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    Reid, Marie and Hammersley, Richard 2014. Sugars and obesity: Meta-analysis establishes the strength of the correlation, not the cause. Nutrition Bulletin, Vol. 39, Issue. 2, p. 153.


    Clemens, Roger A. Jones, Julie M. Kern, Mark Lee, Soo-Yeun Mayhew, Emily J. Slavin, Joanne L. and Zivanovic, Svetlana 2016. Functionality of Sugars in Foods and Health. Comprehensive Reviews in Food Science and Food Safety, Vol. 15, Issue. 3, p. 433.


    van Buul, Vincent J. Tappy, Luc and Brouns, Fred J. P. H. 2014. Misconceptions about fructose-containing sugars and their role in the obesity epidemic. Nutrition Research Reviews, Vol. 27, Issue. 01, p. 119.


    Markey, Oonagh Le Jeune, Julia and Lovegrove, Julie A. 2016. Energy compensation following consumption of sugar-reduced products: a randomized controlled trial. European Journal of Nutrition, Vol. 55, Issue. 6, p. 2137.


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Effects on obese women of the sugar sucrose added to the diet over 28 d: a quasi-randomised, single-blind, controlled trial

  • Marie Reid (a1), Richard Hammersley (a1), Maresa Duffy (a2) and Carrie Ballantyne (a3)
  • DOI: http://dx.doi.org/10.1017/S0007114513002687
  • Published online: 25 October 2013
Abstract

To investigate whether obese women can compensate for sucrose added to the diet when it is given blind, rather than gaining weight or exhibiting dysfunctional regulation of intake, in the present study, forty-one healthy obese (BMI 30–35 kg/m2) women (age 20–50 years), not currently dieting, were randomly assigned to consume sucrose (n 20) or aspartame (n 21) drinks over 4 weeks in a parallel single-blind design. Over the 4 weeks, one group consumed 4 × 250 ml sucrose drinks (total 1800 kJ/d) and the other group consumed 4 × 250 ml aspartame drinks. During the baseline week and experimental weeks, body weight and other biometric data were measured and steps per day, food intake using 7 d unweighed food diaries, and mood using ten- or seven-point Likert scales four times a day were recorded. At the end of the experiment, the participants weighed 1·72 (se 0·47) kg less than the value predicted by the National Institute of Diabetes and Digestive and Kidney Diseases (NIDDK) model; the predicted body weight accounted for 94·3 % of the variance in the observed body weight and experimental group accounted for a further 1·1 % of the variance in the observed body weight, showing that women consuming sucrose drinks gained significantly less weight than predicted. The reported daily energy intake did not increase significantly, and sucrose supplements significantly reduced the reported voluntary sugar, starch and fat intake compared with aspartame. There were no effects on appetite or mood. Over 4 weeks, as part of everyday eating, sucrose given blind in soft drinks was partially compensated for by obese women, as in previous experiments with healthy and overweight participants.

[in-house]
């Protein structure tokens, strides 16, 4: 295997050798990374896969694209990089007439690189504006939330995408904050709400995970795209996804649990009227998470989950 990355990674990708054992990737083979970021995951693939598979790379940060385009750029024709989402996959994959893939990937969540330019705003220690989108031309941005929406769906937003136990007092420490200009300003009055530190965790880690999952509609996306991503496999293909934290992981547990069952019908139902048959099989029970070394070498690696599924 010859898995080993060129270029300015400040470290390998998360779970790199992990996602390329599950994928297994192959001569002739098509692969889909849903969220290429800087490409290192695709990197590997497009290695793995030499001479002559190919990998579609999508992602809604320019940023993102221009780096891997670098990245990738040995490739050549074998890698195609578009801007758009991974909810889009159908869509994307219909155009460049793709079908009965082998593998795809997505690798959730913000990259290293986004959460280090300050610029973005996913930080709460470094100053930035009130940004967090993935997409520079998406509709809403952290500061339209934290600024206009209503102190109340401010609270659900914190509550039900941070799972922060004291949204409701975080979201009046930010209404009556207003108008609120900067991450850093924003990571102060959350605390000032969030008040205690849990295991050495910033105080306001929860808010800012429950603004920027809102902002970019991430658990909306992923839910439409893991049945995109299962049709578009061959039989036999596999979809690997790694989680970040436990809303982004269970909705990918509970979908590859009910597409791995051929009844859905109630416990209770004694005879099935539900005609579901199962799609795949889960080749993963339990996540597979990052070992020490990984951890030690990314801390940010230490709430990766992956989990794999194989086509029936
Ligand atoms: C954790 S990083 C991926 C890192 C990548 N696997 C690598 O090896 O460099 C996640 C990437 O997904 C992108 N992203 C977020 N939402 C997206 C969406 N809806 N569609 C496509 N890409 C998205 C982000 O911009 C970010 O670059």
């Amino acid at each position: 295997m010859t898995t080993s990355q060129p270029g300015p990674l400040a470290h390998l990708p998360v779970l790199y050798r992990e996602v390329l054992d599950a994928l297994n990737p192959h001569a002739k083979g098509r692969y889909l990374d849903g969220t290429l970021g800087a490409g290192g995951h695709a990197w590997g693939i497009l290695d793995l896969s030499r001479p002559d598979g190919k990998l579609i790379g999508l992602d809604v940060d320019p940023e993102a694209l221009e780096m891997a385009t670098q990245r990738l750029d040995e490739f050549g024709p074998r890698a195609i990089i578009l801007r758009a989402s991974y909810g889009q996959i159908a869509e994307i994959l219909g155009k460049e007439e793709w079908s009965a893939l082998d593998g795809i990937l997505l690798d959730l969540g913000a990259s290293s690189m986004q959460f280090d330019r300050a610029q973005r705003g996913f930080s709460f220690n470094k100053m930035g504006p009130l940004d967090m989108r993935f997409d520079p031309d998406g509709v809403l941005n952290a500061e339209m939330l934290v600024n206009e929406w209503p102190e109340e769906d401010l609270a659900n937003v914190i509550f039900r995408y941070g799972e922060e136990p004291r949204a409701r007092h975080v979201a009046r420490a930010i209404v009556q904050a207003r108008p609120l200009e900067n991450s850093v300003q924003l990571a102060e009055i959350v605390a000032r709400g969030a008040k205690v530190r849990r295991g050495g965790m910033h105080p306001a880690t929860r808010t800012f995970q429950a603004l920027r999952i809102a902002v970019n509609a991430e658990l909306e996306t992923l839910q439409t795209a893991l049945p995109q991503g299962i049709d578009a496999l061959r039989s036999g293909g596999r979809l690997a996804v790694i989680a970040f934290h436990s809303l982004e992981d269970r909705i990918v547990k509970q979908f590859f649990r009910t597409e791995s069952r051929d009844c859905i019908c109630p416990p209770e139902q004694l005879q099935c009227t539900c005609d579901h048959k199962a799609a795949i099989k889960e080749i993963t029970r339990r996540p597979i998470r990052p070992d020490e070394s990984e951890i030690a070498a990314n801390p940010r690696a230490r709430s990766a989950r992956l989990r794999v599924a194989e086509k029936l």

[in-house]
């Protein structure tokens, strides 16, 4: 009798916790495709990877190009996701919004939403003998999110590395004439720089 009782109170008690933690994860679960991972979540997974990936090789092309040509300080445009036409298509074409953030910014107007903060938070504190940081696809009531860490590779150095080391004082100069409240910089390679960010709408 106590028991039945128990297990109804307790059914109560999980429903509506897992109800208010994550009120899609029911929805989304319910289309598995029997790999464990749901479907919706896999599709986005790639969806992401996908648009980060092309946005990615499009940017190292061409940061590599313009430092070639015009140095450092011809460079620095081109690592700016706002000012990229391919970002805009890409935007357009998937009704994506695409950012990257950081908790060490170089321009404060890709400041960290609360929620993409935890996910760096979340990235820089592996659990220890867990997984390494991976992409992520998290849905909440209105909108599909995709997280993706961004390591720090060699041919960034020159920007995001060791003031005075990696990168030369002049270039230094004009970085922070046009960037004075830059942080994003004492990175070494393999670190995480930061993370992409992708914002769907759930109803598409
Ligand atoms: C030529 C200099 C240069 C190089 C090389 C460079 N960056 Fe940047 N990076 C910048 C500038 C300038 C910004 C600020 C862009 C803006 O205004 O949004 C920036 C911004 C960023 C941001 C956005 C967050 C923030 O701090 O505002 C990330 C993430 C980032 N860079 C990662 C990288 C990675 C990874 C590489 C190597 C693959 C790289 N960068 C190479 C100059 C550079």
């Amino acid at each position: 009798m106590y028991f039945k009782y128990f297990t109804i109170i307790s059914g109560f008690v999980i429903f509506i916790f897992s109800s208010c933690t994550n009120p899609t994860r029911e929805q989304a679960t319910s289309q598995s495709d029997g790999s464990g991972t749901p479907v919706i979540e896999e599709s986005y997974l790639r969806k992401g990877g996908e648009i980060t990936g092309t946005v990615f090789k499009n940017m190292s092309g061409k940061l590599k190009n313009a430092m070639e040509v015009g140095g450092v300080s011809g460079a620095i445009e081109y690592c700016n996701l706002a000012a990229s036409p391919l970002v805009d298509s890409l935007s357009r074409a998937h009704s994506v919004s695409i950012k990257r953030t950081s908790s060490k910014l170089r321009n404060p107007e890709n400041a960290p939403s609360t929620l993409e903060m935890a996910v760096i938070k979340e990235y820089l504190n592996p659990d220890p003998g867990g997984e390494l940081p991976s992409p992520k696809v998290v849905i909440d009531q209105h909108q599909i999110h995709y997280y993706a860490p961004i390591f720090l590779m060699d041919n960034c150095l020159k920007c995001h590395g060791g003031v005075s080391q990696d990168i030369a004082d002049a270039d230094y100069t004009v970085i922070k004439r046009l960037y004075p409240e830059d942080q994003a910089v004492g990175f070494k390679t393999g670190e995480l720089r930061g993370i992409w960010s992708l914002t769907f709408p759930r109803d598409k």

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Copyright
The online version of this article is published within an Open Access environment subject to the conditions of the Creative Commons Attribution-NonCommercial-ShareAlike licence < http://creativecommons.org/licenses/by-nc-sa/3.0/>.
Corresponding author
*Corresponding author: Professor M. Reid, email m.reid@hull.ac.uk
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British Journal of Nutrition
  • ISSN: 0007-1145
  • EISSN: 1475-2662
  • URL: /core/journals/british-journal-of-nutrition
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